Saturday, October 14, 2017

Cabin Fever Spring Mill Retreat 2017

I just got back from a retreat at Spring Mill State Park in Mitchell, IN, put on by Marcia and Cindy of Cabin Fever Retreats. It is always a fun retreat, and I get to visit with friends I don't get to see very often. I took a few pictures to share with you.

Day 1 we found these cute name tags at our tables. (They DID spell my name wrong.) Later in the day, we got the embroidered blocks (shown at the bottom of the pic). The theme of the retreat was "Are We There Yet?". The room was decorated with strings of Mason jar lights and colorful bunting.
Day Two and Three "Gifts"--My Mason contained quilting clips. The little camper is on the cutest card.
 I worked on my latest piece. I didn't even bring a sewing machine!
We have a beautiful room for the retreat. The lighting in this room, however, is the biggest drawback to this retreat. I know you wouldn't think so, but this is the darkest room in which to sew. With all the windows, you'd think it would be VERY light--not so. Two walls and the ceiling are dark wood. There are few overhead lights, and they aren't very bright. Many of the retreat attendees bring floor lamps. I didn't have a floor lamp, but I used four lights and still felt like I was in the dark.
Robin made a colorful table runner. Barbara worked on a quilt-as-you-go braid quilt. I loved the elephants on the "jungle" quilt. The row-by-row quilt had the cutest mice (under the cats).
We had a surprise guest who brought us gummy bears!
I'm already looking forward to next year's retreat!

Monday, October 2, 2017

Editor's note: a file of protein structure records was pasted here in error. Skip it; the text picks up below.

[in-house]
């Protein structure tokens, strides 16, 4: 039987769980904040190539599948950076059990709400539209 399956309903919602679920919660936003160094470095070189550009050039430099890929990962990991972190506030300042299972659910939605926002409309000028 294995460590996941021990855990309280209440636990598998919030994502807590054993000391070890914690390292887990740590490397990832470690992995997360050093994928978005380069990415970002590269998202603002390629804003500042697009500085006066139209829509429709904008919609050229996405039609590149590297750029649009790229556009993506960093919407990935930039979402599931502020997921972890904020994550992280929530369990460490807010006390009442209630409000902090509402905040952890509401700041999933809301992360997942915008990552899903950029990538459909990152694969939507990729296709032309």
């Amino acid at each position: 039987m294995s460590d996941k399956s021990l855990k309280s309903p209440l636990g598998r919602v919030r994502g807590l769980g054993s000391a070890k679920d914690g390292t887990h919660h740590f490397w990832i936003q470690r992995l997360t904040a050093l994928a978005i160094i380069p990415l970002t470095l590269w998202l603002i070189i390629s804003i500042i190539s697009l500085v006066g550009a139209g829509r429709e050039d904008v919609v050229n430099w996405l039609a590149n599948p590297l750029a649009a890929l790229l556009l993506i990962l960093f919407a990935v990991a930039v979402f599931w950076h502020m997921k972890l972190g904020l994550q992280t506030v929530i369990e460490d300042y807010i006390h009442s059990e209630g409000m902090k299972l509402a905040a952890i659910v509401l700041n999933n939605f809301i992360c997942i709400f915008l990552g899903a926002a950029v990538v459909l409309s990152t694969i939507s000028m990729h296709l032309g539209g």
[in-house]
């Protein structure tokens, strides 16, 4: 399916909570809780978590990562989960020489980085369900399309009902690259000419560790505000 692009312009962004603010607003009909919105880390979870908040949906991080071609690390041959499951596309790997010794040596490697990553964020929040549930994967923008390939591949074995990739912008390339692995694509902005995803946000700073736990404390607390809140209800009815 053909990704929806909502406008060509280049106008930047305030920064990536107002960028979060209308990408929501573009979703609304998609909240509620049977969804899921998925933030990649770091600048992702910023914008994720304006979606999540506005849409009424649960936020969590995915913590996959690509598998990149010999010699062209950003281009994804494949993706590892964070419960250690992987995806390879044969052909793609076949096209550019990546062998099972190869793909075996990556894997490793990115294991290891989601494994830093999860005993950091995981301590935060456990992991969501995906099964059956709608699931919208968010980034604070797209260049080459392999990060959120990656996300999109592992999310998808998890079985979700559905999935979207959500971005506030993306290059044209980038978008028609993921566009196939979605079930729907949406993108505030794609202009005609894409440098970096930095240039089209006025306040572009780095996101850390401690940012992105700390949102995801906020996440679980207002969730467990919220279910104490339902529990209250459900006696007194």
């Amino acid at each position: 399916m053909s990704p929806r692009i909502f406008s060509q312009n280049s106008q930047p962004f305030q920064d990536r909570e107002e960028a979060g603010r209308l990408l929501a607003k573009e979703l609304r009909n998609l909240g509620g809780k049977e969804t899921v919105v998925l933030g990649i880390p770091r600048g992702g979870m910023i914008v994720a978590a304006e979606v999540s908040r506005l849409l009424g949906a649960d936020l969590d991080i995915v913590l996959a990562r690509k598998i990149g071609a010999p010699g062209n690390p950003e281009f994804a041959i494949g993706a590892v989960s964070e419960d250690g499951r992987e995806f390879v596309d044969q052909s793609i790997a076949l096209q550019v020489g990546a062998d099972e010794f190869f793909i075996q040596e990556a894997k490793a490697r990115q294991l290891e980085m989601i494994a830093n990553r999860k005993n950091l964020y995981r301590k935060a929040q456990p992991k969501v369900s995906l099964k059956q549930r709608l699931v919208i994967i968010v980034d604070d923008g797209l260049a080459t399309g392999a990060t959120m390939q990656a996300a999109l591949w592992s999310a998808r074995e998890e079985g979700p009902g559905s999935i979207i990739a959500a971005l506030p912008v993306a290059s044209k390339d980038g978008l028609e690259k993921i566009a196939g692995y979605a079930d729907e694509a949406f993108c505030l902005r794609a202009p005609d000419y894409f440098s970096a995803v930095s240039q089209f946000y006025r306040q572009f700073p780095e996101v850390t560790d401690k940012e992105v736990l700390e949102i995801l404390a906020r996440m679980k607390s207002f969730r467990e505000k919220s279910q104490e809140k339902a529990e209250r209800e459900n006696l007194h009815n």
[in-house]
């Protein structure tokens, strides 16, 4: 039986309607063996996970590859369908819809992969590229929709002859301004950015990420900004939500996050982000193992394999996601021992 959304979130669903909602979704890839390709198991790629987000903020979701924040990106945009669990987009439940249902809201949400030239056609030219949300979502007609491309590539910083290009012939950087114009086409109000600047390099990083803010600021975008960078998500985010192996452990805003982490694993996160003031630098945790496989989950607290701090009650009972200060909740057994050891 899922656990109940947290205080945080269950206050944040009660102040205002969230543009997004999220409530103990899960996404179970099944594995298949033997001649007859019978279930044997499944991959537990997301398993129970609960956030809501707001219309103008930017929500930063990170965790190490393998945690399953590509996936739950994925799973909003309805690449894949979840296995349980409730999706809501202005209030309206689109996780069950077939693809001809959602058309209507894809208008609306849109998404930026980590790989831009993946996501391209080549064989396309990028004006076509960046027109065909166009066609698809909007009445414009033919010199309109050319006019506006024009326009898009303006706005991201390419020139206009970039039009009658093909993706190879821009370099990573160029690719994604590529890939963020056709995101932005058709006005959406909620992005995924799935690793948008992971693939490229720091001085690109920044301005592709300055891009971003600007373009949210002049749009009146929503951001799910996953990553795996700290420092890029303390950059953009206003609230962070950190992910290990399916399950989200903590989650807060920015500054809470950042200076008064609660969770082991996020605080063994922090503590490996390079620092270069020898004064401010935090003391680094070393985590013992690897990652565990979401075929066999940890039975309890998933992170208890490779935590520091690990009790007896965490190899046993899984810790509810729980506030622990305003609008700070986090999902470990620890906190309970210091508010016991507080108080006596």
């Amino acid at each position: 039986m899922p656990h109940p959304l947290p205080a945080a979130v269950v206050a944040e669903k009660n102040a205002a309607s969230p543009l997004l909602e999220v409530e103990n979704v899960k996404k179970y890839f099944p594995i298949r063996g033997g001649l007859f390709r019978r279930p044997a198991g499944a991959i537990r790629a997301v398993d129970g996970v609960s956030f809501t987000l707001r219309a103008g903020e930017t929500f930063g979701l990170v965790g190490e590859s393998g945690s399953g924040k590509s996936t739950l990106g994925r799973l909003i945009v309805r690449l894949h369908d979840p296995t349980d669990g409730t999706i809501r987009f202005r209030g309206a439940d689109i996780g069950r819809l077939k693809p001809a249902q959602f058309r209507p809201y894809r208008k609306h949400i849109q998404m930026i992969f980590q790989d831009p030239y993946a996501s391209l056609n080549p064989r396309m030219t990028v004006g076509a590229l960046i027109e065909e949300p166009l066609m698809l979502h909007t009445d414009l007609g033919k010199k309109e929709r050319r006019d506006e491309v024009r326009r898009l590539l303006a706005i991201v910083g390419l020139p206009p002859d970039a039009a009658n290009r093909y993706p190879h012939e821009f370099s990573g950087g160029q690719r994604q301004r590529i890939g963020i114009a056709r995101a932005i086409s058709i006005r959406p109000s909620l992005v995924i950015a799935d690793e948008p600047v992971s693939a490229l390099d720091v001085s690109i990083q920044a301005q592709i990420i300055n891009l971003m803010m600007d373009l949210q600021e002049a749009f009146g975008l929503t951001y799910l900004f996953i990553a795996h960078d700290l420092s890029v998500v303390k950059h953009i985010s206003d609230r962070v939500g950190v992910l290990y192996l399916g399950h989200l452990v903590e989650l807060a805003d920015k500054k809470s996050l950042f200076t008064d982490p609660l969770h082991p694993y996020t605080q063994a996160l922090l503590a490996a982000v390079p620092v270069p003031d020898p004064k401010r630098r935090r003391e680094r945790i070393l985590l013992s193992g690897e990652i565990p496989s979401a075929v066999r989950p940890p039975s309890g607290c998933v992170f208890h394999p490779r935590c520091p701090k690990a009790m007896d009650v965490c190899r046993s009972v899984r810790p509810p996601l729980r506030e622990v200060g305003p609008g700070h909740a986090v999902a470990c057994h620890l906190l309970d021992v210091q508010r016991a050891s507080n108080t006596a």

Declaration of Sentiments--Paducah Fall 2017

The SAQA Regional Exhibit Declaration of Sentiments debuted at the Fall AQS Show in Paducah. This exhibition celebrates women's accomplishments and honors their struggles throughout American history. Whether abstract, graphic, and representational artists' voices illustrating the passion, anger, hope, perseverance, or celebration of women's rights is relevant and important. 

I hope, if the exhibit comes to a place near you, you will take the time to check out the entire exhibit. 

Here are a few of the quilts (and their stories). Enjoy. (If you need to, you can click on the picture to enlarge it.)


These quilts and all the others in the exhibit will travel for a couple of years. I know the exhibit will be shown at AQS Quiltweek in Des Moines, IA (October 4-7, 2017) and at the Indiana Heritage Quilt Show in Bloomington, IN (March 1-3, 2018). Other venues are in the process of being scheduled.

Tuesday, September 26, 2017

Australia Wide Five at Paducah

I went to the first fall AQS show in Paducah, KY, just recently. I was anxious to see how this new show would go. I was pleasantly surprised. The show wasn't as big, the crowds weren't as large, and (frankly) it wasn't quite as overwhelming as the spring show. I must say that I really enjoyed it.